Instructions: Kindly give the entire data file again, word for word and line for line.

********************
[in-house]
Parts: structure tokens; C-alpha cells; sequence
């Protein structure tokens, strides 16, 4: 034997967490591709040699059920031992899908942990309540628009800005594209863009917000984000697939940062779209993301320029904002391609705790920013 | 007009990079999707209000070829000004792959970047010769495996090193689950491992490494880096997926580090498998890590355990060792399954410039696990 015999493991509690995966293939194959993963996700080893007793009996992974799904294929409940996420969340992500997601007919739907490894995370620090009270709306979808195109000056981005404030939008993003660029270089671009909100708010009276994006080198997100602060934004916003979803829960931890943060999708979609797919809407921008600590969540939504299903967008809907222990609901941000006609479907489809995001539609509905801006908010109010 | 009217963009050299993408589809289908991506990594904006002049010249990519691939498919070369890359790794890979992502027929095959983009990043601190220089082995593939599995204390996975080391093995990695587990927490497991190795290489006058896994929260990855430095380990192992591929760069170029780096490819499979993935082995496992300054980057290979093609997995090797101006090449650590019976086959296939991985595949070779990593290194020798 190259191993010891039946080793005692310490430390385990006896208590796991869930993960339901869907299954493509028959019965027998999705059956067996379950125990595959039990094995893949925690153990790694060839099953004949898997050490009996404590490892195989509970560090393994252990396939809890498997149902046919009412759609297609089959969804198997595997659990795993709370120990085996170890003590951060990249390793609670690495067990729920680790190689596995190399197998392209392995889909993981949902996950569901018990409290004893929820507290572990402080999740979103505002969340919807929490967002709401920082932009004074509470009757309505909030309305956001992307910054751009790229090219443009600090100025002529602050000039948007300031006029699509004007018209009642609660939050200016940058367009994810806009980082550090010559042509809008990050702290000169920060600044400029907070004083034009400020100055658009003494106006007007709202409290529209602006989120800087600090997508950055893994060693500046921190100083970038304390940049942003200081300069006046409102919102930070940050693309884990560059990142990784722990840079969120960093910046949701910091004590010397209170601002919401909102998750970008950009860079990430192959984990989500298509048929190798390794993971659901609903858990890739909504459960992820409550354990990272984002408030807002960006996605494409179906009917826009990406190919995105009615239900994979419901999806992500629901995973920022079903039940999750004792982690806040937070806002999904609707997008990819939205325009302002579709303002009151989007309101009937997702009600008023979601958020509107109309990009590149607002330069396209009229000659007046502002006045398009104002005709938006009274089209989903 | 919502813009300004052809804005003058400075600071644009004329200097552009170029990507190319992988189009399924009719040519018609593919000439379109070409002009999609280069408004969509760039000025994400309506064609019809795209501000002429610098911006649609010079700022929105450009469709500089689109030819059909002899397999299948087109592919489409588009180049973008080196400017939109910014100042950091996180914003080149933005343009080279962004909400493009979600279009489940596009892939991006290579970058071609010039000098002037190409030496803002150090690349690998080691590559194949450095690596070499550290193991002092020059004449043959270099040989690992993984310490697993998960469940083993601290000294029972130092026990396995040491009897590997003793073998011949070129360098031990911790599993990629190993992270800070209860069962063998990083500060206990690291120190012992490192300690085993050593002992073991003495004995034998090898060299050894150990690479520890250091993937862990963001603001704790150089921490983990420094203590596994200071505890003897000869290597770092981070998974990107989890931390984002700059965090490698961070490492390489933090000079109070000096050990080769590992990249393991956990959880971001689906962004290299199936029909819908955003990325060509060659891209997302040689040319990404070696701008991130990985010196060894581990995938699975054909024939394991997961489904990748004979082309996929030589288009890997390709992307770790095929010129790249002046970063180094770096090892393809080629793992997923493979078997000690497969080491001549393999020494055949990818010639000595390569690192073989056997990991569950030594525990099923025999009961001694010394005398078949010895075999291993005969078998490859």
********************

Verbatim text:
[in-house]
Parts: structure tokens; C-alpha cells; sequence
């Protein structure tokens, strides 16, 4: 034997967490591709040699059920031992899908942990309540628009800005594209863009917000984000697939940062779209993301320029904002391609705790920013 | 007009990079999707209000070829000004792959970047010769495996090193689950491992490494880096997926580090498998890590355990060792399954410039696990 015999493991509690995966293939194959993963996700080893007793009996992974799904294929409940996420969340992500997601007919739907490894995370620090009270709306979808195109000056981005404030939008993003660029270089671009909100708010009276994006080198997100602060934004916003979803829960931890943060999708979609797919809407921008600590969540939504299903967008809907222990609901941000006609479907489809995001539609509905801006908010109010 | 009217963009050299993408589809289908991506990594904006002049010249990519691939498919070369890359790794890979992502027929095959983009990043601190220089082995593939599995204390996975080391093995990695587990927490497991190795290489006058896994929260990855430095380990192992591929760069170029780096490819499979993935082995496992300054980057290979093609997995090797101006090449650590019976086959296939991985595949070779990593290194020798 190259191993010891039946080793005692310490430390385990006896208590796991869930993960339901869907299954493509028959019965027998999705059956067996379950125990595959039990094995893949925690153990790694060839099953004949898997050490009996404590490892195989509970560090393994252990396939809890498997149902046919009412759609297609089959969804198997595997659990795993709370120990085996170890003590951060990249390793609670690495067990729920680790190689596995190399197998392209392995889909993981949902996950569901018990409290004893929820507290572990402080999740979103505002969340919807929490967002709401920082932009004074509470009757309505909030309305956001992307910054751009790229090219443009600090100025002529602050000039948007300031006029699509004007018209009642609660939050200016940058367009994810806009980082550090010559042509809008990050702290000169920060600044400029907070004083034009400020100055658009003494106006007007709202409290529209602006989120800087600090997508950055893994060693500046921190100083970038304390940049942003200081300069006046409102919102930070940050693309884990560059990142990784722990840079969120960093910046949701910091004590010397209170601002919401909102998750970008950009860079990430192959984990989500298509048929190798390794993971659901609903858990890739909504459960992820409550354990990272984002408030807002960006996605494409179906009917826009990406190919995105009615239900994979419901999806992500629901995973920022079903039940999750004792982690806040937070806002999904609707997008990819939205325009302002579709303002009151989007309101009937997702009600008023979601958020509107109309990009590149607002330069396209009229000659007046502002006045398009104002005709938006009274089209989903 | 919502813009300004052809804005003058400075600071644009004329200097552009170029990507190319992988189009399924009719040519018609593919000439379109070409002009999609280069408004969509760039000025994400309506064609019809795209501000002429610098911006649609010079700022929105450009469709500089689109030819059909002899397999299948087109592919489409588009180049973008080196400017939109910014100042950091996180914003080149933005343009080279962004909400493009979600279009489940596009892939991006290579970058071609010039000098002037190409030496803002150090690349690998080691590559194949450095690596070499550290193991002092020059004449043959270099040989690992993984310490697993998960469940083993601290000294029972130092026990396995040491009897590997003793073998011949070129360098031990911790599993990629190993992270800070209860069962063998990083500060206990690291120190012992490192300690085993050593002992073991003495004995034998090898060299050894150990690479520890250091993937862990963001603001704790150089921490983990420094203590596994200071505890003897000869290597770092981070998974990107989890931390984002700059965090490698961070490492390489933090000079109070000096050990080769590992990249393991956990959880971001689906962004290299199936029909819908955003990325060509060659891209997302040689040319990404070696701008991130990985010196060894581990995938699975054909024939394991997961489904990748004979082309996929030589288009890997390709992307770790095929010129790249002046970063180094770096090892393809080629793992997923493979078997000690497969080491001549393999020494055949990818010639000595390569690192073989056997990991569950030594525990099923025999009961001694010394005398078949010895075999291993005969078998490859």